The Weekend of Carnaval

The Weekend of Carnaval

Diana Eernissee
March 18, 2015

I was awarded the IE3 Global Scholarship in order to help me with my semester abroad in Quito, Ecuador. I chose Quito because I wanted to continue improving my Spanish, while being exposed to a completely new culture in South America, somewhere I have only dreamed of going. I've learned that this program and Ecuador in general are capable of so many things! In geographical context alone, I can travel to so many different areas including the beach, the Amazon, the sierra, the desert and so much more in a short period of time. Although I'm only nearing the two month mark, I can already tell that I'm very happy to have chosen this country and program and am beyond lucky that I still have another two and a half months left in this beautiful city with new friends.
  
It was with two of these new friends that I experienced a highlight during my trip this far that I will never forget. Upon arriving to my university here in Quito, at orientation they jokingly announced when the next vacation days were before even starting the first day of school. I assumed they wanted us to be excited for our days off so we could go out and explore. I asked my host parents about the upcoming holiday and they told me all about the vacation called Carnaval that was to happen on Friday to Tuesday in early February. It was explained to me that here in Ecuador, Carnaval is celebrated by splashing water, flour, dye, and eggs on everyone around the streets. To me, it sounded more than fun to be able to spend five days getting wet and dirty wherever you go, in a manner of celebrating. I was told that here in the city it's not quite as common since there are too many people and not enough water. So when two of my local friends that I had met in one of my classes in the first week invited me to come with them to one of their hometowns, I was more than overjoyed. She said that we would be leaving Friday after classes in the evening to avoid traffic. After about a two and a half hour drive, we arrived to my friend Alexandra's parent’s house. The three of us girls stayed in her childhood room, which was more than entertaining to see all her childhood posters and memories that she had all around her  room.image[2]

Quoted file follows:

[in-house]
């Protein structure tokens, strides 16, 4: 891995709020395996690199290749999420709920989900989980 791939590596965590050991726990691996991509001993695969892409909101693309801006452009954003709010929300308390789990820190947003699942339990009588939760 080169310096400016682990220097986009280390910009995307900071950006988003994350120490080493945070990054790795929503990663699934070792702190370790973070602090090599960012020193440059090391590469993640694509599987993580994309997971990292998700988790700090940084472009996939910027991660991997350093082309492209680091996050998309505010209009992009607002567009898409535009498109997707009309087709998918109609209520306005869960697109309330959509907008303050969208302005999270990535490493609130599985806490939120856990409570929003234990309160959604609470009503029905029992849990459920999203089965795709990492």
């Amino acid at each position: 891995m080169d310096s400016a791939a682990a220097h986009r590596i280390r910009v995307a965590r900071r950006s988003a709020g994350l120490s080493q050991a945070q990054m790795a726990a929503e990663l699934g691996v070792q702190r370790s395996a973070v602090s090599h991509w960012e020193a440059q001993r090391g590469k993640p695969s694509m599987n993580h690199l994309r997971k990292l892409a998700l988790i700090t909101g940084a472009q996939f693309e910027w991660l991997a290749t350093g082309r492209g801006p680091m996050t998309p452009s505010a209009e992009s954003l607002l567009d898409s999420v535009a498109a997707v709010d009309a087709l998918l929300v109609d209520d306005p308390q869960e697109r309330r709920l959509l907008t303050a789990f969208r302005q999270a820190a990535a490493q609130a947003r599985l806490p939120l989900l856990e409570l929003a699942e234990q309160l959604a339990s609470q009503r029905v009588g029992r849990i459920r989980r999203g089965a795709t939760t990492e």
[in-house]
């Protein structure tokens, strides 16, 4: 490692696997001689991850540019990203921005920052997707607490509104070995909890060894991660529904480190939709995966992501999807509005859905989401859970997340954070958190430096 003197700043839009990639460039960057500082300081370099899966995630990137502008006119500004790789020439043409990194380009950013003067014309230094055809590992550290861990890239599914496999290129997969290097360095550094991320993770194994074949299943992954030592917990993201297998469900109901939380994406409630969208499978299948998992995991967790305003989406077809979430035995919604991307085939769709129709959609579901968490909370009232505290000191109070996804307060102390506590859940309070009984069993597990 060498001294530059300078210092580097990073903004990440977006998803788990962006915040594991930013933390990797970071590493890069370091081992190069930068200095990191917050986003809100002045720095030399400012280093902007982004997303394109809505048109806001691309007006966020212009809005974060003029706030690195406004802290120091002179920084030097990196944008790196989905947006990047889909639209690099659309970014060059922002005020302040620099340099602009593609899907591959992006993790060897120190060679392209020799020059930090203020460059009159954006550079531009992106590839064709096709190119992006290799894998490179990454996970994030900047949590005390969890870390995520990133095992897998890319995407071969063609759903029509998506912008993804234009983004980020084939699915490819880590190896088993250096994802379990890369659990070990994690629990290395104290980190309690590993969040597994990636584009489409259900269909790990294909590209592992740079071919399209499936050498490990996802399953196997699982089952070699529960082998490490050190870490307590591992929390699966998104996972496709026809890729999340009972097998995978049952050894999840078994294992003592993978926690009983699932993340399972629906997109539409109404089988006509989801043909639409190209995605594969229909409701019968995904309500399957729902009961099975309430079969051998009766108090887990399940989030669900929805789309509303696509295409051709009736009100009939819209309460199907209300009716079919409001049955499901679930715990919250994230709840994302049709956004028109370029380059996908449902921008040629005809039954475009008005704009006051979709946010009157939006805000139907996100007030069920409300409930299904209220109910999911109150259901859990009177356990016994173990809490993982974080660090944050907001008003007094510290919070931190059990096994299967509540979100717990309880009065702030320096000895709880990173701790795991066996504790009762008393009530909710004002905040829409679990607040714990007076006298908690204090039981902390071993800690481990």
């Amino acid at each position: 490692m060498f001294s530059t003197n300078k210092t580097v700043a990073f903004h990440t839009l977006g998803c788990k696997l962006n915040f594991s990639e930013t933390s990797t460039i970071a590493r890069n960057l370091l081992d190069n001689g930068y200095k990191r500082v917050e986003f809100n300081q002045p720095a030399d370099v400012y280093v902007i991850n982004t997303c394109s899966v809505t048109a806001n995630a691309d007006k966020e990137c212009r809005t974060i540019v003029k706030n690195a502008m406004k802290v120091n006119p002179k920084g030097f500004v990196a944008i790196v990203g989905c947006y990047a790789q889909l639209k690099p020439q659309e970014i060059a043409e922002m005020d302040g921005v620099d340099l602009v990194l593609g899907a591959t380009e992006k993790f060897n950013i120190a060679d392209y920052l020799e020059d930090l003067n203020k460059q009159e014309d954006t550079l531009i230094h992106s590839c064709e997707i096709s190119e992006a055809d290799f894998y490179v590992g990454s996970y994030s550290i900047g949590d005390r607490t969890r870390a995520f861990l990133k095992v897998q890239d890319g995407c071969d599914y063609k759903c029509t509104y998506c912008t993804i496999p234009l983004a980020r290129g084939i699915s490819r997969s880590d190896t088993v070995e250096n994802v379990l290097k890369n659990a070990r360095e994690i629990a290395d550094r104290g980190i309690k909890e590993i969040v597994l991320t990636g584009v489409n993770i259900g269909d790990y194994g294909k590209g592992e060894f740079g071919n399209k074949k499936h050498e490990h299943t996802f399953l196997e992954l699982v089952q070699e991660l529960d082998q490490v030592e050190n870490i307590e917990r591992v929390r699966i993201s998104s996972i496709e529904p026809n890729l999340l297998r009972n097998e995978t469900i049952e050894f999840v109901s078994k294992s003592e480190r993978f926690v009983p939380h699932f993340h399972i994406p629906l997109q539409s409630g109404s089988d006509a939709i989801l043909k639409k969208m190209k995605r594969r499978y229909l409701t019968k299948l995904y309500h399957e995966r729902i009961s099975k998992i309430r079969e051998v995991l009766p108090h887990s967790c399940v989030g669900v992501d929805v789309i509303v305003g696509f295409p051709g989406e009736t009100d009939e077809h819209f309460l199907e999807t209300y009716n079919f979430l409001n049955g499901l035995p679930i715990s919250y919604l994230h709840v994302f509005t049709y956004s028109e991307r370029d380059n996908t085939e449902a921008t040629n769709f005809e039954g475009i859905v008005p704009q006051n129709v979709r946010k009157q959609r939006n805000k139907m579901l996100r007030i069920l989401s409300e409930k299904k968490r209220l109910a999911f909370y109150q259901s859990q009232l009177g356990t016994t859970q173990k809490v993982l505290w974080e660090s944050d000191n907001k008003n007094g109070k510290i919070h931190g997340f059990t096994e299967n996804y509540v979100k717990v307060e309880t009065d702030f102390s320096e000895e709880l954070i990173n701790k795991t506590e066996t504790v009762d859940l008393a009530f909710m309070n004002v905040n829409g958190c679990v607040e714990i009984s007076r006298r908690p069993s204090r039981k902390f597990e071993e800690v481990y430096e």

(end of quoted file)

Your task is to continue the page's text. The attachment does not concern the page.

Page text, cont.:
The following day, Saturday, Alexandra showed Andrea (my second friend) and I around her hometown and introduced us to some of her friends that had either stayed to study or returned home for the holidays. It was so fun to completely immerse myself in this smaller town with local friends. I had no other friends from my exchange program with me, so I was on my own as far as adapting and trying to fit in. But with that being said, everybody was so happy and welcoming to have me part of the group. Some of the friends had just met me less than an hour before and were already making me feel like I had known them forever. It was amazing.

From there, on Sunday we went to Alexandra's grandparent’s house in the next town over, a town even smaller than the one she was from. On this day we reunited with fifty family members and friends, spending the whole day on the streets, with what felt like the entire city. Everyone got together to watch the parade and to throw water, foam, eggs, flour, paint and anything else we could find on anyone and everyone. It was an experience that was so memorable that I will forever cherish. Without having known these girls and being fortunate enough to have them take me with them on their vacation, I would had never been able to meet the wonderful people nor experience two cities/pueblos outside of Quito.

Carnaval continued up until the moment we left Tuesday night from Alexandra's parent’s house to return home from Quito. It was so sad during the drive home. We all wanted to turn around and repeat the amazing weekend we had celebrated together with friends and family. Carnaval was an amazing highlight that I still think about to this day. Since then, I've spent almost every weekend with Alexandra and Andrea exploring parts of Quito and around Quito as part of their local friend group. Our next trip is for Semana Santa in April when we plan to go to the coast, and I cannot wait! I would highly recommend if you're thinking about studying abroad to meet locals and try to step out of your comfort zone. It can be more than difficult when you're exposed to a completely new culture and customs but what I've taken out of my experience thus far, is that getting to know locals is one of the best things that can happen during your time abroad. So many people are here to help you explore and experience new places and traditions. If you're anything like me, then you prefer getting to know small local towns and local hangouts rather than the more touristy, internationally known places. Of course I also enjoy visiting those places too, but for me there is nothing better than getting to go somewhere with locals where you can learn and experience so much more of the culture!

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